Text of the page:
The authors’ newest heroine, the polar opposite of cerebral Temperance Brennan (Speaking in Bones, 2015, etc.), is fueled by a well-nigh uncontrollable rage in her thrilling, violent search for a missing girl so much like herself.”

The above was taken from Kirkus Review.

Although I enjoyed the book, I’m not sure if the character of Sunday Night will grow on me; but I really liked her twin brother Gus (August Night) and he, I could become invested in. I guess I’ll just wait and see what the author decides to do.

 

Voodoo River (Elvis Cole #5) by Robert Crais

Book Description:

Published: March 2, 2000

Format: Audio

In a search for a young woman’s past PI Elvis Cole discovers far more than he expected . . .

Hired to uncover the past of Jodi Taylor, an actress in a hit TV show, Elvis leaves his native Los Angeles to head for Louisiana in search of Jodi’s biological parents.

But before he can tackle the mystery of the actress’s background, he is up against a whole host of eccentrics, including a crazed Raid-spraying housewife, a Cajun thug who looks like he’s been made out of spare parts, and a menacing hundred-year-old river turtle named Luther.

As Elvis learns about the enigmatic actress’s origins, he also discovers the real reason he’s been sent to Louisiana . . .

Review –

I have read several Elvis Cole books so I know that he was involved with an attorney by the name of Lucy Chenier and the she  has a young son, Ben. I know that it became serious between them to the point that Elvis asked Lucy to marry him.  They eventually broke up, never marrying, because his job put Lucy and Ben in trouble more than once. However, I never knew when or how they met, until reading/listening to this book. She plays a large part in this story and it marks the beginning of their relationship.

Joe Pike, Elvis’s partner in the detective agency, is also in this book and I love his character so much. He is ex-military and always wears sunglasses, day or night and is a man of few words.

This book was very entertaining, taking place mainly in Louisiana and we come across some very interesting characters. There is a secondary storyline to round out the book and make the adventures of Elvis and Joe complete.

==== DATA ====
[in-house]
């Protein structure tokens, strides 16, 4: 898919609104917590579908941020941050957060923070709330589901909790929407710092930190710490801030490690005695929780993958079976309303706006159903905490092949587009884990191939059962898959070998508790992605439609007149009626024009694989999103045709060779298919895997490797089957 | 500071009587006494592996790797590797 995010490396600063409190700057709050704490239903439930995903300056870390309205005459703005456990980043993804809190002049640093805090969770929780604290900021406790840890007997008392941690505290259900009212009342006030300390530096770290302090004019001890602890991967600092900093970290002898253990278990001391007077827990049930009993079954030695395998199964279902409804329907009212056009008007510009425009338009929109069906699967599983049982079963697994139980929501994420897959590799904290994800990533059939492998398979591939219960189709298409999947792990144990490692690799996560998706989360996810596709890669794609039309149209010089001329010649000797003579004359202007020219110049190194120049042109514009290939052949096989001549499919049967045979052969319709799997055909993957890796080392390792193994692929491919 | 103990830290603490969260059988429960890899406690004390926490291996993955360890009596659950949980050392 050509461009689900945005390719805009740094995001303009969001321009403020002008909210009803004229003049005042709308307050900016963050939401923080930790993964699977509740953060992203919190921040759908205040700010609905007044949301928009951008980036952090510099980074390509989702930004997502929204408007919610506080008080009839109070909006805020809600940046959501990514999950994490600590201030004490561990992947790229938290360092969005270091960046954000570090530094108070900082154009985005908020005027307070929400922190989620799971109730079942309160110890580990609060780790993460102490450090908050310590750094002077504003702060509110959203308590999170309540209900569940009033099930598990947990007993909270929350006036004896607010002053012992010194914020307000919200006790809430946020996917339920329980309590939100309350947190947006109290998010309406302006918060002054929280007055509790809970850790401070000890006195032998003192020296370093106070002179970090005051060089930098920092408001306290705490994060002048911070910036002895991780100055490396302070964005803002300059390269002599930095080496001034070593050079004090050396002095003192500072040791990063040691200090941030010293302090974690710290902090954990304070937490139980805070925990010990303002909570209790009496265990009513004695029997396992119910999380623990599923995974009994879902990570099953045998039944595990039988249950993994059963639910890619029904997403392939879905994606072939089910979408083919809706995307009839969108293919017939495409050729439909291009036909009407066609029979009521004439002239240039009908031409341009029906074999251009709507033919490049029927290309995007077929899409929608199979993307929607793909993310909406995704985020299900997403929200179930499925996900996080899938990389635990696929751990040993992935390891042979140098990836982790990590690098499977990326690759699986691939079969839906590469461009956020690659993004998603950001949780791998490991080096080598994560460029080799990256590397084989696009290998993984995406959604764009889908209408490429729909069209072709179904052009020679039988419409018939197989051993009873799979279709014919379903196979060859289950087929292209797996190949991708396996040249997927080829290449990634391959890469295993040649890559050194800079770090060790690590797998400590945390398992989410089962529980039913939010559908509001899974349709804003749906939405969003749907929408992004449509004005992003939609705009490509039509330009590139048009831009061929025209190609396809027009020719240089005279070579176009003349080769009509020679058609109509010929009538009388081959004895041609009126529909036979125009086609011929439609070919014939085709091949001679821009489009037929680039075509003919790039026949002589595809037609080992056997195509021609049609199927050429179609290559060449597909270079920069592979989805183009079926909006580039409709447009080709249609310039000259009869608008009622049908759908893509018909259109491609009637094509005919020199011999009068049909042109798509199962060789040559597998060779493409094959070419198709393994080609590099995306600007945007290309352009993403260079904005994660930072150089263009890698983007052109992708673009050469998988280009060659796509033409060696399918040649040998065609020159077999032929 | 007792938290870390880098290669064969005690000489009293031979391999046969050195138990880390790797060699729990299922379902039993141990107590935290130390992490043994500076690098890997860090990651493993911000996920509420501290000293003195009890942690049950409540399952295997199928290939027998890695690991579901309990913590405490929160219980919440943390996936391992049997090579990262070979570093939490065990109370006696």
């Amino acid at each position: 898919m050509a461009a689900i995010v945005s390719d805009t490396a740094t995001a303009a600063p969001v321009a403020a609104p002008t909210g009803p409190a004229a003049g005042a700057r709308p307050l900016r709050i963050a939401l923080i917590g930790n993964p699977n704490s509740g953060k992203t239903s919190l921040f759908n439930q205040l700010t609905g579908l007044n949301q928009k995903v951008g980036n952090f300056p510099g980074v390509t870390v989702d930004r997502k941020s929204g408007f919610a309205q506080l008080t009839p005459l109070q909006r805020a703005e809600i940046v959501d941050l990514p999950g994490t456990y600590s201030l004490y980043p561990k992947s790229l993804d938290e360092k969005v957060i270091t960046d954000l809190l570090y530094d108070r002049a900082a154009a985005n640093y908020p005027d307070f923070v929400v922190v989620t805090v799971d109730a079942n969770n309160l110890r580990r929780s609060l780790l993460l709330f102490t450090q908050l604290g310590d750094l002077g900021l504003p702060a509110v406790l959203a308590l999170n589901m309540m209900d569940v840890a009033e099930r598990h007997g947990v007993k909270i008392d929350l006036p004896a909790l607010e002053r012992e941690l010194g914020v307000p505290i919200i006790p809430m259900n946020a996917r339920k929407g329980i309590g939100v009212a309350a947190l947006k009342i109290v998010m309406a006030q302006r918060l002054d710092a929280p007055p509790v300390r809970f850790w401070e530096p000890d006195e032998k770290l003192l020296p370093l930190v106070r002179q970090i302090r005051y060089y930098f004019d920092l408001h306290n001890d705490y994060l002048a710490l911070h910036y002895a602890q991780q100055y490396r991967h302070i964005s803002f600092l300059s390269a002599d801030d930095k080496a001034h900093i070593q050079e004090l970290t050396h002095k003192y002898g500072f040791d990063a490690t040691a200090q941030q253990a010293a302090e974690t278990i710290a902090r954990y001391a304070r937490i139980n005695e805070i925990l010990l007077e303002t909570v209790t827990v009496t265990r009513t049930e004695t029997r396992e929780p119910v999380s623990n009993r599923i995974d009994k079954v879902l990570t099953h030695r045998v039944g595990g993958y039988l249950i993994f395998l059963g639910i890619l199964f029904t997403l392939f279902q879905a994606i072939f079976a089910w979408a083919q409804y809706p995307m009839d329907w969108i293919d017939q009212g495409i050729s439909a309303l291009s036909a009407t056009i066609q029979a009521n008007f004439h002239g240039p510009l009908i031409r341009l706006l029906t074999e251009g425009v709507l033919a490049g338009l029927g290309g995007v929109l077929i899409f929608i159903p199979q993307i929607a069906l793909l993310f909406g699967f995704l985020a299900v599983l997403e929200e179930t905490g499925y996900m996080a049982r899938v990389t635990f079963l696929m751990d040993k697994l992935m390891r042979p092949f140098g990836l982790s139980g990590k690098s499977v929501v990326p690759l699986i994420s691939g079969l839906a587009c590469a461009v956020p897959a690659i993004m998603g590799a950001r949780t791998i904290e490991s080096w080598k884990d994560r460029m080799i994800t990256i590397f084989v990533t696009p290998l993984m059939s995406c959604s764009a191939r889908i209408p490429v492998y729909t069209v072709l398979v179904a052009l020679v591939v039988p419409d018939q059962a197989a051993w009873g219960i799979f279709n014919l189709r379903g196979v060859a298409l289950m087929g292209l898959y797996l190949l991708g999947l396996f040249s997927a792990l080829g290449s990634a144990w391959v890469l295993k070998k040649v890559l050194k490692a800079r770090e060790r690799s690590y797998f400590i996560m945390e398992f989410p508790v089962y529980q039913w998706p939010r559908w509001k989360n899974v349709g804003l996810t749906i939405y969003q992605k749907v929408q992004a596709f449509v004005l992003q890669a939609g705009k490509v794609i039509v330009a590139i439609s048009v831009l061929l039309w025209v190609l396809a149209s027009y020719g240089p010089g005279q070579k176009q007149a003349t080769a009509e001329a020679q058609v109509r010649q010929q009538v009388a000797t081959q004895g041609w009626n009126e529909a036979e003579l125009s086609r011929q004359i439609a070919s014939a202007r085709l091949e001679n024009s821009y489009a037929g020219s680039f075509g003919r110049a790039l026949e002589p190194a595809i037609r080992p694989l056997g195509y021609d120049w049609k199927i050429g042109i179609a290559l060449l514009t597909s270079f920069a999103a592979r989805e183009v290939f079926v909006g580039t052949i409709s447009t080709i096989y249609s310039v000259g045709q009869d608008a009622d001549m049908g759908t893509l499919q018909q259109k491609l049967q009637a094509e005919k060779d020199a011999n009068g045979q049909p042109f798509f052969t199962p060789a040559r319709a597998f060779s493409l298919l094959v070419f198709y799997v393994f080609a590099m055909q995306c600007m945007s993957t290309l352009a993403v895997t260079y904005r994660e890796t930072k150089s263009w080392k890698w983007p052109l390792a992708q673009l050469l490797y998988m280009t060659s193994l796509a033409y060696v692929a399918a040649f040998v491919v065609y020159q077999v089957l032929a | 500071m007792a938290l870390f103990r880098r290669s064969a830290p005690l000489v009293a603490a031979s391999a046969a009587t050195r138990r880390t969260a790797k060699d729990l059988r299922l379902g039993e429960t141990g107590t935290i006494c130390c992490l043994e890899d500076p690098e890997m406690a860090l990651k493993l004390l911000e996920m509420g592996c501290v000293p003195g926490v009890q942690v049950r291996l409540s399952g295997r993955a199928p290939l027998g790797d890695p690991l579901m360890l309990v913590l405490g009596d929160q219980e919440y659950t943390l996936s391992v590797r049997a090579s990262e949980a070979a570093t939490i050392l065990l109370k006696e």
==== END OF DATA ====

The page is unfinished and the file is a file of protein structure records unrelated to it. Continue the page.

I really enjoy this series and will continue to read them whenever I come across one.

 

 

 

 

The Wrong Side of Good-Bye(Harry Bosch #21, Harry Bosch Universe #26) by Michael Connelly

Book Description:

Published: November 1, 2016

Format: Audio/Audible

Detective Harry Bosch must track down someone who may never have existed in the new thriller from #1 New York Timesbestselling author Michael Connelly.

Harry Bosch is California’s newest private investigator. He doesn’t advertise, he doesn’t have an office, and he’s picky about who he works for, but it doesn’t matter. His chops from thirty years with the LAPD speak for themselves.

Soon one of Southern California’s biggest moguls comes calling. The reclusive billionaire is nearing the end of his life and is haunted by one regret. When he was young, he had a relationship with a Mexican girl, his great love. But soon after becoming pregnant, she disappeared. Did she have the baby? And if so, what happened to it?

Desperate to know whether he has an heir, the dying magnate hires Bosch, the only person he can trust. With such a vast fortune at stake, Harry realizes that his mission could be risky not only for himself but for the one he’s seeking. But as he begins to uncover the haunting story–and finds uncanny links to his own past–he knows he cannot rest until he finds the truth.

At the same time, unable to leave cop work behind completely, he volunteers as an investigator for a tiny cash-strapped police department and finds himself tracking a serial rapist who is one of the most baffling and dangerous foes he has ever faced.

Review –

Everyone familiar with the Harry Bosch series know of  Harry’s on-again-off-again relationship with the Los Angeles Police Department. (He won a lawsuit against it for forcing him into early retirement. Still, hostilities persist.) But now Harry  has a new police job, working for the City of San Fernando. San Fernando is a 2.3-square-mile enclave inside Los Angeles, but it has its own small police force, which makes it the perfect hide-out for a loner like Harry. Since Harry works for no pay, he can also take on private investigations.